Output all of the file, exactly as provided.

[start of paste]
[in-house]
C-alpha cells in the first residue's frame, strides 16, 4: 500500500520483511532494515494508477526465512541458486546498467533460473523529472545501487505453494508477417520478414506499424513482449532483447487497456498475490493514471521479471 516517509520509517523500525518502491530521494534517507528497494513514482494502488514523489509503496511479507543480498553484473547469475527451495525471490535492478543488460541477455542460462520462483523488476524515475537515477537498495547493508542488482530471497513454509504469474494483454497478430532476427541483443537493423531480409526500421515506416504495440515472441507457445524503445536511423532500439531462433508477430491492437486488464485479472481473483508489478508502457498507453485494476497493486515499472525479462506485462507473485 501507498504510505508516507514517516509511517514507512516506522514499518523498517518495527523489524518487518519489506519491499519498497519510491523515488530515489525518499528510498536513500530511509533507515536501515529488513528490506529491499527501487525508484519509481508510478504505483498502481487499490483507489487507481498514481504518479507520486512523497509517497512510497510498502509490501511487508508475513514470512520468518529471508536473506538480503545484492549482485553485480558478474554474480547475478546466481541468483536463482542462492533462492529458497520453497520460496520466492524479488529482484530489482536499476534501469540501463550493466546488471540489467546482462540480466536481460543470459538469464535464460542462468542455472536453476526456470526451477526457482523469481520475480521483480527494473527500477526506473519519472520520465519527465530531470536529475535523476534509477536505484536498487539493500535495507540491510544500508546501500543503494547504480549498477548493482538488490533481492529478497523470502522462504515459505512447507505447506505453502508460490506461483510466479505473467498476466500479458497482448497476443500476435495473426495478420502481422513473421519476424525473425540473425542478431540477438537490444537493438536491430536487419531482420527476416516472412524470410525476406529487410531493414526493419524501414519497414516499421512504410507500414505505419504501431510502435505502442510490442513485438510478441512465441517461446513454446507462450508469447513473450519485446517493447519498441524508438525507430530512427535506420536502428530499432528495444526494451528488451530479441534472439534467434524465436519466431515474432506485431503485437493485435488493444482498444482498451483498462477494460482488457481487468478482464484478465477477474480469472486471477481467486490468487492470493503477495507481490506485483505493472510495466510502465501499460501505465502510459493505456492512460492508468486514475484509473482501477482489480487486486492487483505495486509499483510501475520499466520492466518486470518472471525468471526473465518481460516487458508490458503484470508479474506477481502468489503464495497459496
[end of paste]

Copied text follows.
[in-house]
C-alpha cells in the first residue's frame, strides 16, 4: 500500500520483511532494515494508477526465512541458486546498467533460473523529472545501487505453494508477417520478414506499424513482449532483447487497456498475490493514471521479471 516517509520509517523500525518502491530521494534517507528497494513514482494502488514523489509503496511479507543480498553484473547469475527451495525471490535492478543488460541477455542460462520462483523488476524515475537515477537498495547493508542488482530471497513454509504469474494483454497478430532476427541483443537493423531480409526500421515506416504495440515472441507457445524503445536511423532500439531462433508477430491492437486488464485479472481473483508489478508502457498507453485494476497493486515499472525479462506485462507473485 501507498504510505508516507514517516509511517514507512516506522514499518523498517518495527523489524518487518519489506519491499519498497519510491523515488530515489525518499528510498536513500530511509533507515536501515529488513528490506529491499527501487525508484519509481508510478504505483498502481487499490483507489487507481498514481504518479507520486512523497509517497512510497510498502509490501511487508508475513514470512520468518529471508536473506538480503545484492549482485553485480558478474554474480547475478546466481541468483536463482542462492533462492529458497520453497520460496520466492524479488529482484530489482536499476534501469540501463550493466546488471540489467546482462540480466536481460543470459538469464535464460542462468542455472536453476526456470526451477526457482523469481520475480521483480527494473527500477526506473519519472520520465519527465530531470536529475535523476534509477536505484536498487539493500535495507540491510544500508546501500543503494547504480549498477548493482538488490533481492529478497523470502522462504515459505512447507505447506505453502508460490506461483510466479505473467498476466500479458497482448497476443500476435495473426495478420502481422513473421519476424525473425540473425542478431540477438537490444537493438536491430536487419531482420527476416516472412524470410525476406529487410531493414526493419524501414519497414516499421512504410507500414505505419504501431510502435505502442510490442513485438510478441512465441517461446513454446507462450508469447513473450519485446517493447519498441524508438525507430530512427535506420536502428530499432528495444526494451528488451530479441534472439534467434524465436519466431515474432506485431503485437493485435488493444482498444482498451483498462477494460482488457481487468478482464484478465477477474480469472486471477481467486490468487492470493503477495507481490506485483505493472510495466510502465501499460501505465502510459493505456492512460492508468486514475484509473482501477482489480487486486492487483505495486509499483510501475520499466520492466518486470518472471525468471526473465518481460516487458508490458503484470508479474506477481502468489503464495497459496